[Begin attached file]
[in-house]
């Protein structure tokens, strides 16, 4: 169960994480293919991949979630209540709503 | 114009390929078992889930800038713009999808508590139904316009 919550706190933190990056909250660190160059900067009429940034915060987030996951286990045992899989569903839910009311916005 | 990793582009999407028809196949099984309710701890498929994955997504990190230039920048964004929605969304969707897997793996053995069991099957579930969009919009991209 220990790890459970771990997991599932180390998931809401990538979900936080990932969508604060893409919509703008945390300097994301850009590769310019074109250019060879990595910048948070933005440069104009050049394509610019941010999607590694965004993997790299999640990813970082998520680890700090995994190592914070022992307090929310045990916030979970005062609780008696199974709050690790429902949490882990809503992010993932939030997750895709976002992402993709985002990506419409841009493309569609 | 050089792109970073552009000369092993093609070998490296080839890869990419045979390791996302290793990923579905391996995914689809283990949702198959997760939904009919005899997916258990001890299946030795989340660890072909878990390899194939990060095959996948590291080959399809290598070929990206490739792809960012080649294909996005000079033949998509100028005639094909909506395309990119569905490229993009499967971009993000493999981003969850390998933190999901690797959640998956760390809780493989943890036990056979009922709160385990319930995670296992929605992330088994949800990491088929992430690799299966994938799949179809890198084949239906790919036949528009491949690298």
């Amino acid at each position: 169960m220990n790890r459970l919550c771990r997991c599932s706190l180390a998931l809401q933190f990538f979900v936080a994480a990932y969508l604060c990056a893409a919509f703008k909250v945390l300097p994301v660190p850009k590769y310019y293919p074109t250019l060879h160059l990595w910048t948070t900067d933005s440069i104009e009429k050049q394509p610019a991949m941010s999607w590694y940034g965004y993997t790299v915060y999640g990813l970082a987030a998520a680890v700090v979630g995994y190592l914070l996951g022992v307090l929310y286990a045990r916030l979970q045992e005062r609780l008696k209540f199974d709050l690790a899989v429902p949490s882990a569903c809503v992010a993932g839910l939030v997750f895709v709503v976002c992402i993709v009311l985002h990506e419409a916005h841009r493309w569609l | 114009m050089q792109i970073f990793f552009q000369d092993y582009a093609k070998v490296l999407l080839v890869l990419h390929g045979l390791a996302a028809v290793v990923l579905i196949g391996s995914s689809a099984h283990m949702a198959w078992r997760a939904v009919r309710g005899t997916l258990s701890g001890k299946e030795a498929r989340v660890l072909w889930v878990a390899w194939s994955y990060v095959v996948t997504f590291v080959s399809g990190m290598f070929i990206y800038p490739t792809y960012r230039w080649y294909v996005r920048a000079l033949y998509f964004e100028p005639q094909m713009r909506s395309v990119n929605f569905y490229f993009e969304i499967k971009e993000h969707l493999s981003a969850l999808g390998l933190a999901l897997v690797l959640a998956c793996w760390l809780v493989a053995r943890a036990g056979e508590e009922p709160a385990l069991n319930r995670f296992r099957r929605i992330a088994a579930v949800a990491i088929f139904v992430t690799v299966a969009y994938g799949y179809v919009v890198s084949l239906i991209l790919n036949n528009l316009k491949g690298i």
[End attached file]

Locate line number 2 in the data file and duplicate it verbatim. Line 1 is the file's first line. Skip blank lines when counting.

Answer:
């Protein structure tokens, strides 16, 4: 169960994480293919991949979630209540709503 | 114009390929078992889930800038713009999808508590139904316009 919550706190933190990056909250660190160059900067009429940034915060987030996951286990045992899989569903839910009311916005 | 990793582009999407028809196949099984309710701890498929994955997504990190230039920048964004929605969304969707897997793996053995069991099957579930969009919009991209 220990790890459970771990997991599932180390998931809401990538979900936080990932969508604060893409919509703008945390300097994301850009590769310019074109250019060879990595910048948070933005440069104009050049394509610019941010999607590694965004993997790299999640990813970082998520680890700090995994190592914070022992307090929310045990916030979970005062609780008696199974709050690790429902949490882990809503992010993932939030997750895709976002992402993709985002990506419409841009493309569609 | 050089792109970073552009000369092993093609070998490296080839890869990419045979390791996302290793990923579905391996995914689809283990949702198959997760939904009919005899997916258990001890299946030795989340660890072909878990390899194939990060095959996948590291080959399809290598070929990206490739792809960012080649294909996005000079033949998509100028005639094909909506395309990119569905490229993009499967971009993000493999981003969850390998933190999901690797959640998956760390809780493989943890036990056979009922709160385990319930995670296992929605992330088994949800990491088929992430690799299966994938799949179809890198084949239906790919036949528009491949690298």